What the trends at CES 2020 could mean for the future of digital health

woman wearing white virtual reality device
An attendee at CES tries on a virtual reality headset during the CES Unveiled event. (CES)

LAS VEGASMany of the innovations showcased at CES 2020 are years away from actually becoming reality, such as the flying taxi concept developed by Hyundai and Uber.

Other products could have real-world applications in the not-too-distant future, like Samsung's artificial intelligence virtual chatbots. The AI humanoid chatbots, part of Samsung's Neon project, are designed to “look and behave like real humans” and can act as teachers, concierges or healthcare providers, the company said.

As the lines between consumer technology and healthcare continue to blur, the products shown at CES provide a glimpse of the future for health technology. Here's a look at some of the trends to expect:

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Misty II (Misty Robotics)

Get ready for robots.

From the Charmin Rollbot to self-driving, AI-powered luggage that follows you, CES had no shortage of robots. 

It could be several years before we see robots used at scale in healthcare, but many experts believe there is a place for AI-powered robots. Misty Robotics recently launched the Misty II robot, an approachable, tabletop robot with big eyes. Misty is an autonomous, self-driving device that is equipped with a camera, a microphone and 3D sensors.

RELATED: A look at the most interesting health tech at CES 2020

The robot is a tool for software developers, according to Misty Robotics CEO Tim Enwall. Potential uses in healthcare include concierge-type services and eldercare as Misty can detect falls.

Patient engagement company Catalia Health developed a personal healthcare companion called Mabu that's an intelligent, socially interactive robot with conversations tailored to each patient it works with.

Catalia Health has formed partnerships with pharmaceutical giants like Pfizer to test symptom management and medication adherence trends in a group of patients using the Mabu robot.

Voice assistants are everywhere. 

The rivalry between Alphabet’s Google Assistant and Amazon Alexa is heating up. Voice assistant technology is being built into cars, smart home systems and other devices.

At CES 2020, Google announced new third-party devices that will work with its voice assistant. Those devices range from smart locks and lamps to garage-door openers and washing machines.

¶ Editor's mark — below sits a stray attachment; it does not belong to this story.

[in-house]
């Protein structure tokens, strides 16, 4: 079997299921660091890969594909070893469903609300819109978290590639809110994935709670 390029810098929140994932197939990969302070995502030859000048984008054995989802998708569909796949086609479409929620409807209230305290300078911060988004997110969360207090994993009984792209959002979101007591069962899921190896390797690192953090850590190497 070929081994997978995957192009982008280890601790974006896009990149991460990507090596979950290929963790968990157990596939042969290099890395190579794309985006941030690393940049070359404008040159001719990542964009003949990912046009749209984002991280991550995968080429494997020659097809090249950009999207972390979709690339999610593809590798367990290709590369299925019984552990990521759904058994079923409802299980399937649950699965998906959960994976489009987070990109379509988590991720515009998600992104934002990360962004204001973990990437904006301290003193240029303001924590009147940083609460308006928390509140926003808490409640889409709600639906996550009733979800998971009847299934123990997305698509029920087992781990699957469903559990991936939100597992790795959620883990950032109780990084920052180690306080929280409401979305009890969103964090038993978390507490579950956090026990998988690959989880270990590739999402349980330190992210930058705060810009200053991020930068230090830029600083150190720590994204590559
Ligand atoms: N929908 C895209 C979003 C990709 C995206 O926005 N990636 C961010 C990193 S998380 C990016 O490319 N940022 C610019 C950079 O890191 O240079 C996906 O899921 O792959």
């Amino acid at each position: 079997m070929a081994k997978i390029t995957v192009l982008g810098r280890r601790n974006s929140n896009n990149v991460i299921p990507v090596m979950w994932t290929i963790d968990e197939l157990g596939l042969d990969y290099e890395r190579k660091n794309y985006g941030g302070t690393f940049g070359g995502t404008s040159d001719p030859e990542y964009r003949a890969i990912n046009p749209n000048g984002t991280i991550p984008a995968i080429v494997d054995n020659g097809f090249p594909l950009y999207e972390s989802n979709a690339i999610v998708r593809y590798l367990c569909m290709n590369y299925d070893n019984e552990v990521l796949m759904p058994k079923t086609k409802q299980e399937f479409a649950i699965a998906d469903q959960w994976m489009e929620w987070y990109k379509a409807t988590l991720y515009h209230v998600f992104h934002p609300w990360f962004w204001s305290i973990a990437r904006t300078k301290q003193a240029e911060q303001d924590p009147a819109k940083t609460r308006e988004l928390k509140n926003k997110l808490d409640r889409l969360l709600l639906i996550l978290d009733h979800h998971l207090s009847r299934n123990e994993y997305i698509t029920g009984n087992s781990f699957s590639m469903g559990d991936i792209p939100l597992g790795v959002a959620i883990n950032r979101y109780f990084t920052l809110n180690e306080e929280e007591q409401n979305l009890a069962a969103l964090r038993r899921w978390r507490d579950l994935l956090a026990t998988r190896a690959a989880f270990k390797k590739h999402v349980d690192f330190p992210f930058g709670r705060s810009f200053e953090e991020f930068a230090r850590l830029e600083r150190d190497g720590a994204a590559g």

Amazon showcased a partnership with exotic car maker Lamborghini, the first carmaker to feature Amazon Alexa in-car control. Drivers can use Alexa to change the temperature, tune radio stations or turn on the seat heaters. 

RELATED: Meet Ballie, Samsung's new AI-powered robot execs call the 'next evolution of wellness'

As consumers adopt AI voice assistant technology, many experts predict it will make a big impact on healthcare.

Everything has sensors.

Clothing, watches, bathmats, toilets, mirrorsthese are all products that now come with sensors that monitor users and collect data.

Xenoma developed e-skin, what it calls "next-generation smart apparel" that contains sensors and can track bodily movement. The company created sleepwear designed to monitor elderly consumers and detect falls. An ECG shirt can track cardiovascular health. The smart clothing also links to smartphones via Bluetooth. When a smartphone powers a VR headset such as the Samsung Gear VR, the e-skin can be recognized and is able to mirror a person’s motion within the VR experience.

Everyone wants to get into health and wellness.

Expect more consumer technology companies to extend their products into health and wellness. 

At CES, Analog Devices, a semiconductor company specializing in signal processing and power management technology, demonstrated how its technology could be used for infant monitoring. The company showed how time of flight technology, which is a type of 3D imaging, can detect small movements and breathing patterns.

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